Mamo Wolde was born in the village of DreDele in the Ad-A district about 60 Km from Addis Ababa from his parents Ato Wolde Degaga and W/O Geneme Gobena.
Mamo grew up in a traditional upbringing spending most of his childhood in DreDele where he attended a "qes" schooling. In June of 1951, he was hired by the Imperial Body Guard. While at the prestigious armed forces, Mamo was able to further his education. In 1953, he was transferred to the Second Battalion of the Imperial Guard and was sent to Korea as part of the UN peace-keeping mission. Mamo spent 2 years in Korea where he had a distinguished military service. After returning from Korea, Mamo got married and pursued his passion of athletics quite regularly.
Mamo easily qualified to be a member of the Ethiopian Olympics team that participated in the Melbourne Olympics in 1962. He had the overall best performance of the national Olympics team by becoming 4-th in 1500 meter race. In 1968, Mamo competed in the 10000 meters race along with the then favorite Kenyan athletes Kip Keno and Naphtaly Temo. 200 meters before the end of the race, Mamo went to the lead. He maintained the lead until almost the end whence he was overtaken by Naphtaly Temo of Kenya. Mamo won his first Silver Olympic medal. One day before the marathon race, the team trainer Negussie Roba approached Mamo and informed him that the legendary Abebe may not be able to finish the marathon race due to bad health. Coach Negussie told Mamo that he was the nation’s only hope for the next day’s marathon race and orders him to prepare. The next day, October 20, 1968 72 athletes from 44 countries started the long anticipated race. Abebe Bikila, Mamo Wolde and Demssie represented Ethiopia. Abebe later dropped out of the race at the 15-th Km after leading for the whole duration. Mamo later would muse: "At the 20-th Km, Coaches Negussie and Major Niskanen got out of their car and told me ‘You are Ethiopia’s only chance, Ayzoh Berta.’ "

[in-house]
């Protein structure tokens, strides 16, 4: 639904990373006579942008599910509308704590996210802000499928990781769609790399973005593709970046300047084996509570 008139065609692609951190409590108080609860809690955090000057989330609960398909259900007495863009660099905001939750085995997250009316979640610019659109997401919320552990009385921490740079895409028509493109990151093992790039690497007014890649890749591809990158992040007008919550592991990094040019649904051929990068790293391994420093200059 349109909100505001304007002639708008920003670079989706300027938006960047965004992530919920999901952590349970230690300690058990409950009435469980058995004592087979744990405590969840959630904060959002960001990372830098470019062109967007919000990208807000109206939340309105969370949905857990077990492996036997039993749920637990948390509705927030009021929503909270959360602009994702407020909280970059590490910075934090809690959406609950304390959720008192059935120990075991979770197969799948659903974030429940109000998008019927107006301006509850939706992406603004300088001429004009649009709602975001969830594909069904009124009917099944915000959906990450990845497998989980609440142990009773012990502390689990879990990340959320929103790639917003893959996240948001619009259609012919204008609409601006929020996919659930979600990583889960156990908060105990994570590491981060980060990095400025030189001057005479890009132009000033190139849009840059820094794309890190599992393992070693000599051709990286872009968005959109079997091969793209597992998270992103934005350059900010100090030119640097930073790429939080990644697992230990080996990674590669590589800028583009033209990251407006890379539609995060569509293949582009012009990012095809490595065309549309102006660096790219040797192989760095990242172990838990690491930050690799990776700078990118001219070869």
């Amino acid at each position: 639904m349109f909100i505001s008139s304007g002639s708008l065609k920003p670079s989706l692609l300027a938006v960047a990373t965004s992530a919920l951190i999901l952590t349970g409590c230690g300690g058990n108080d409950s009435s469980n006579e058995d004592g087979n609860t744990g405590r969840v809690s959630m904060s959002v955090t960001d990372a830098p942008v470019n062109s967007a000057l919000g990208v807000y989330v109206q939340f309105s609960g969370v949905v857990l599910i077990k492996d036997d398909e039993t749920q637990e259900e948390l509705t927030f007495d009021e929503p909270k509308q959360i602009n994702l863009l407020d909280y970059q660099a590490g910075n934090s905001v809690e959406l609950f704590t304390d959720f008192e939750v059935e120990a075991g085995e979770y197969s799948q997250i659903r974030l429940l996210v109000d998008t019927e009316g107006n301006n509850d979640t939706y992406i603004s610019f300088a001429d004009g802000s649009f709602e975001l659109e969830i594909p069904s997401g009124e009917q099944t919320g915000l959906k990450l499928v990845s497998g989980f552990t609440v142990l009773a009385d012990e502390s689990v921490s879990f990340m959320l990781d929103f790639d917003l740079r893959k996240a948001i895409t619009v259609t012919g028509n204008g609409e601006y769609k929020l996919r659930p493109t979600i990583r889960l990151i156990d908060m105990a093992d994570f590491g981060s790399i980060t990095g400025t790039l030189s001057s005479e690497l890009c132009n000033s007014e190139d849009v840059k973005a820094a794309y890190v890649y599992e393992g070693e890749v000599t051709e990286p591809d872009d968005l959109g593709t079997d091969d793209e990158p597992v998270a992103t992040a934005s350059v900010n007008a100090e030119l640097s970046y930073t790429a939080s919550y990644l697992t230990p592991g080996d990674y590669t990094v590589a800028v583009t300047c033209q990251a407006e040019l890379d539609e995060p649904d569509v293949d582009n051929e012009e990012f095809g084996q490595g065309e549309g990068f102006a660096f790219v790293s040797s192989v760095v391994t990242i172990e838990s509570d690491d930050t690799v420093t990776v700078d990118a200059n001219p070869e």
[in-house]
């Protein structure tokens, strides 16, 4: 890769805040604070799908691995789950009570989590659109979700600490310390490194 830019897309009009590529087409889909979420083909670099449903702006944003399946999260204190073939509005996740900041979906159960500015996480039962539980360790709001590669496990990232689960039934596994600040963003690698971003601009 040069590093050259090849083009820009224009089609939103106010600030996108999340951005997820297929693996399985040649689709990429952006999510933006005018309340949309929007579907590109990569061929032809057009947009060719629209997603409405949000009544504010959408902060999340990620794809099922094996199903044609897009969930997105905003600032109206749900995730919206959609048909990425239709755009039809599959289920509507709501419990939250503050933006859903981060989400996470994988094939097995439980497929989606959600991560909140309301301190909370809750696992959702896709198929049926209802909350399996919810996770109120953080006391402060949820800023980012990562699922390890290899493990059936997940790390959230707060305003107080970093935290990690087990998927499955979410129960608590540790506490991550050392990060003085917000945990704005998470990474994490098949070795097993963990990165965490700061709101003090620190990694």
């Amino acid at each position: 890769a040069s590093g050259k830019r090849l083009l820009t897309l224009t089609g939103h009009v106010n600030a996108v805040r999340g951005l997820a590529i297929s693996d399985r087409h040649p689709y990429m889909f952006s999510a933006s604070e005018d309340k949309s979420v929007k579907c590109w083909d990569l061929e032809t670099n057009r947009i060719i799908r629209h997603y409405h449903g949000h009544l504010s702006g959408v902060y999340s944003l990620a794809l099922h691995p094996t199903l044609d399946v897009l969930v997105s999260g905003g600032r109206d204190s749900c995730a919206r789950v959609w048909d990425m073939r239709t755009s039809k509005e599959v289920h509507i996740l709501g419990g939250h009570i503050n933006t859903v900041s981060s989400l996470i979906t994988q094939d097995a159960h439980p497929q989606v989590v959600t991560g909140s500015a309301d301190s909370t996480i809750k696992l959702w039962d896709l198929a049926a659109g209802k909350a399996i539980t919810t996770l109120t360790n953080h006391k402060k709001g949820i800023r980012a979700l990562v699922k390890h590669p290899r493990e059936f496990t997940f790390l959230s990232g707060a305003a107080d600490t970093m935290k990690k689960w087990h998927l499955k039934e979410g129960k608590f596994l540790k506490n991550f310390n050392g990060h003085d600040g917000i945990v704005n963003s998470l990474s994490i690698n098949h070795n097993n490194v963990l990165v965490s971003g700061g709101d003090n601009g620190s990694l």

Solomon Tessema, a legendary Sports journalist, was on one of the cars assigned for journalists and was furiously waving the national tri-color and encouraging Mamo with songs and words to complete the race with victory. With the departure of Abebe, the world had expected Australian and Japanese athletes to win the marathon. At the 25-th km, the Australian athlete quit the race. At the 30-th km, Mamo and his nemesis at the 10,000 meter race, the Kenyan Temo were running neck to neck. At the 33- rd km, Mamo took the lead. Solomon Tessema, from the journalist’s car, was shouting to Mamo telling him that he was the only one with the chance of winning. Mamo Wolde completed the race victoriously giving his country a third gold medal in Marathon. Mamo became an instant hero just like Abebe. Mamo was 35 when he won the Mexico City Marathon race. In 1972, Mamo participated in the Munich Olympics at the age of 39 where he won a bronze medal in the 10000 meter.
In his athletic career, Mamo had participated in a total of 62 international competitions. The great athlete, Mamo died on 26th May 2002 aged 69.